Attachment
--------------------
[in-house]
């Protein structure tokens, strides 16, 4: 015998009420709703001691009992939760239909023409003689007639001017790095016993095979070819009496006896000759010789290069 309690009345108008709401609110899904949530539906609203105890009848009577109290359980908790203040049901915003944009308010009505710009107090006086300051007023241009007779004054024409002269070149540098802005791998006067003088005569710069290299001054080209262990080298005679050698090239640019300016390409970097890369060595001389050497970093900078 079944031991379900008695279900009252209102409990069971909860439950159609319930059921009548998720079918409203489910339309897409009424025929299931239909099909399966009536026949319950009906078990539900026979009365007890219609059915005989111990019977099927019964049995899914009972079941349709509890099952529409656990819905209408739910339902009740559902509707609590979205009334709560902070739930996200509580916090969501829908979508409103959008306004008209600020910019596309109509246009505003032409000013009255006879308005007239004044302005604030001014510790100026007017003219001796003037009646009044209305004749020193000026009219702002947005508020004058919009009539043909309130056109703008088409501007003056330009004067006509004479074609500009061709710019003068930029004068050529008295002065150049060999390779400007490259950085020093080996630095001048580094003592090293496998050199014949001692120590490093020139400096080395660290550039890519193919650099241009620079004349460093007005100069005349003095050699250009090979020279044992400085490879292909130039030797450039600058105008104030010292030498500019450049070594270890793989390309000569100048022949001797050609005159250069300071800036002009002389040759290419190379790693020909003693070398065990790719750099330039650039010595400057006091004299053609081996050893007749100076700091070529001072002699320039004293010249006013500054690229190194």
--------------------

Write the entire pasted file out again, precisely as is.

[in-house]
């Protein structure tokens, strides 16, 4: 015998009420709703001691009992939760239909023409003689007639001017790095016993095979070819009496006896000759010789290069 309690009345108008709401609110899904949530539906609203105890009848009577109290359980908790203040049901915003944009308010009505710009107090006086300051007023241009007779004054024409002269070149540098802005791998006067003088005569710069290299001054080209262990080298005679050698090239640019300016390409970097890369060595001389050497970093900078 079944031991379900008695279900009252209102409990069971909860439950159609319930059921009548998720079918409203489910339309897409009424025929299931239909099909399966009536026949319950009906078990539900026979009365007890219609059915005989111990019977099927019964049995899914009972079941349709509890099952529409656990819905209408739910339902009740559902509707609590979205009334709560902070739930996200509580916090969501829908979508409103959008306004008209600020910019596309109509246009505003032409000013009255006879308005007239004044302005604030001014510790100026007017003219001796003037009646009044209305004749020193000026009219702002947005508020004058919009009539043909309130056109703008088409501007003056330009004067006509004479074609500009061709710019003068930029004068050529008295002065150049060999390779400007490259950085020093080996630095001048580094003592090293496998050199014949001692120590490093020139400096080395660290550039890519193919650099241009620079004349460093007005100069005349003095050699250009090979020279044992400085490879292909130039030797450039600058105008104030010292030498500019450049070594270890793989390309000569100048022949001797050609005159250069300071800036002009002389040759290419190379790693020909003693070398065990790719750099330039650039010595400057006091004299053609081996050893007749100076700091070529001072002699320039004293010249006013500054690229190194």